Discovery of Metteyya the Awakened One with Awareness Universe(FOAINDMAOAU)
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12/11/18
Filed under: General, Vinaya Pitaka, Sutta Pitaka, Abhidhamma Pitaka, Tipiṭaka
Posted by: site admin @ 5:48 am
LESSON 2835 Dec 12 Tue 2018 
Dear Students of Mahabodhi Research Center,

This is to inform that the last date of submission of Diploma nad
Certificate Assignment on 15-12-18. You are requested to submit your
assignment at the earliest. Thank you.
- Buddha Datta
Most Venerable Buddha Datta Ji
Following Assignment is submitted for your kind favorable action:
MAHABODHI RESEARCH CENTER
No 14 Kalidasa Road, Gandhinagar, Bengaluru -560009
1st Assignment [20 Marks]
Paper V -Life of Buddha

Diploma in Buddhist Studies (DTBS)

https://youtu.be/0S73AJiFJZI


Digha Nikaya
The Long Discourses
© 2005


The Tipitaka (Pali ti, “three,” + pitaka, “baskets”), or Pali canon,
is the collection of primary Pali language texts which form the
doctrinal foundation of Theravada Buddhism. The Tipitaka and the
paracanonical Pali texts (commentaries, chronicles, etc.) together
constitute the complete body of classical Theravada texts.


The Pali canon is a vast body of literature: in English translation
the texts add up to thousands of printed pages. Most (but not all) of
the Canon has already been published in English over the years. Although
only a small fraction of these texts are available on this website,
this collection can be a good place to start.


The three divisions of the Tipitaka are:


Vinaya Pitaka
The collection of texts concerning the rules of conduct governing the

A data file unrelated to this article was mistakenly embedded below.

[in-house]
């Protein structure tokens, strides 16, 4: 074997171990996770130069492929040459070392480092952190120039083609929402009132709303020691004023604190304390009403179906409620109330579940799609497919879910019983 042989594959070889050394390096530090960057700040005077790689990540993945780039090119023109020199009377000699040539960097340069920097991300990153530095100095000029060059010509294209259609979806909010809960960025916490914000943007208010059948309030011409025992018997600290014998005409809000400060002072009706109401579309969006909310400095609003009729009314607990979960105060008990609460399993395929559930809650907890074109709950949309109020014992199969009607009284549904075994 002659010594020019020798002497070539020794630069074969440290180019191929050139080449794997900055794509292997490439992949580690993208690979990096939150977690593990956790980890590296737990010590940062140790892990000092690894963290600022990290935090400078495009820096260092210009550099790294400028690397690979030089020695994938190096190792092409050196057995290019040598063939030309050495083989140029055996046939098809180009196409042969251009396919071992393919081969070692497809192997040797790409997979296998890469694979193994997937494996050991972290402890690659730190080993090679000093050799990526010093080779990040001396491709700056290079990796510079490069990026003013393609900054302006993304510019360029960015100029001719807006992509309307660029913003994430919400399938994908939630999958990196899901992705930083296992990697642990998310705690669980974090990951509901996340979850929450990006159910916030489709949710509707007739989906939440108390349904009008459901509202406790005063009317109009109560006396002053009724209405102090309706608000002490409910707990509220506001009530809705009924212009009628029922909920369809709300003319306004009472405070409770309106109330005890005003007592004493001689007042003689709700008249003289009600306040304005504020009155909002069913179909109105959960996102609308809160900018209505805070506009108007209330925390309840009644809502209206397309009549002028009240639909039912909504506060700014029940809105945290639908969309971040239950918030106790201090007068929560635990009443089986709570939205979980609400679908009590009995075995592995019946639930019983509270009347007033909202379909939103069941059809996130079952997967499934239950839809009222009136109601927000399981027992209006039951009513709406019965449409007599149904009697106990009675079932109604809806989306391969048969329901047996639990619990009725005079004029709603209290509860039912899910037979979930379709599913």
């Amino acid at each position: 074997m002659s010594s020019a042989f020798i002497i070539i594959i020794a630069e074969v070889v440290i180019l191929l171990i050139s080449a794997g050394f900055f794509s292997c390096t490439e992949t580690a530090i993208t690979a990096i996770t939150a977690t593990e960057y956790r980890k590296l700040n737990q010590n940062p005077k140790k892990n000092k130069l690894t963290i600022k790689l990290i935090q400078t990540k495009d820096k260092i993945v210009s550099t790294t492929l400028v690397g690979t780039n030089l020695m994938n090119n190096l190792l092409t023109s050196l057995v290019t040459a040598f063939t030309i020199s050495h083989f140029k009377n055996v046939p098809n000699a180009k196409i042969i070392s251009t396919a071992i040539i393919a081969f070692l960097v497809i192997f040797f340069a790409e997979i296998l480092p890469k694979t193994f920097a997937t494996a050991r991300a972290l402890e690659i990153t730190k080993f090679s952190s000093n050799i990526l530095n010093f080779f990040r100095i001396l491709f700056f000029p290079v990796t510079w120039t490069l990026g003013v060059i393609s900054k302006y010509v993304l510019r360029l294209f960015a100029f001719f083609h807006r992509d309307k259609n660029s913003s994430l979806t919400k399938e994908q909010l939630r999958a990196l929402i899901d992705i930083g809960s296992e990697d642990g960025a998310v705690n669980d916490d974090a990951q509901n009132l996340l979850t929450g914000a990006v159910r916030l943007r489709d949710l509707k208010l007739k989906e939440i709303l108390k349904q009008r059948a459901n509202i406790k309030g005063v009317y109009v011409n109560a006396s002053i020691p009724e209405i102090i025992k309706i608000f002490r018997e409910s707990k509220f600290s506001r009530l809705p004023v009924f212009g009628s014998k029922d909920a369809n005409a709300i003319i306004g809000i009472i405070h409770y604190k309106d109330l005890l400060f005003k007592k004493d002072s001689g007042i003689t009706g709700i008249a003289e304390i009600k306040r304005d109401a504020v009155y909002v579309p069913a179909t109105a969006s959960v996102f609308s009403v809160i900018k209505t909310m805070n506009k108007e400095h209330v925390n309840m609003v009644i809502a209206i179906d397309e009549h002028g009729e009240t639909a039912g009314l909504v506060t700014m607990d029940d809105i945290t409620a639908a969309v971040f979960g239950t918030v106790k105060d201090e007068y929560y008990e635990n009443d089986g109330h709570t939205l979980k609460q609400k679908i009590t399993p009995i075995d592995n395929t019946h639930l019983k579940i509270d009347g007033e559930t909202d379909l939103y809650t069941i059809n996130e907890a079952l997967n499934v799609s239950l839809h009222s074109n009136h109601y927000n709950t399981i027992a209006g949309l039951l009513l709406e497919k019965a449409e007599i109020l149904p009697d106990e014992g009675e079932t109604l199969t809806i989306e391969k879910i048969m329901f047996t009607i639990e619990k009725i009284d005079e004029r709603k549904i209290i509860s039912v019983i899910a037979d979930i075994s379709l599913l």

daily affairs within the Sangha — the community of bhikkhus (ordained
monks) and bhikkhunis (ordained nuns). Far more than merely a list of
rules, the Vinaya Pitaka also includes the stories behind the origin of
each rule, providing a detailed account of the Buddha’s solution to the
question of how to maintain communal harmony within a large and diverse
spiritual community.
Sutta Pitaka
The collection of suttas, or discourses, attributed to the Buddha and a
few of his closest disciples, containing all the central teachings of
Theravada Buddhism. (More than one thousand sutta translations are
available on this website.) The suttas are divided among five nikayas
(collections):
Digha Nikaya — the “long collection”
Majjhima Nikaya — the “middle-length collection”
Samyutta Nikaya — the “grouped collection”
Anguttara Nikaya — the “further-factored collection”
Khuddaka Nikaya — the “collection of little texts”:
Khuddakapatha
Dhammapada
Udana
Itivuttaka
Sutta Nipata
Vimanavatthu
Petavatthu
Theragatha
Therigatha
Jātaka
Niddesa
Patisambhidamagga
Apadana
Buddhavamsa
Cariyapitaka
Nettippakarana (included only in the Burmese edition of the Tipitaka)
Petakopadesa ( ” ” )
Milindapañha ( ” ” )
Abhidhamma Pitaka
The collection of texts in which the underlying doctrinal principles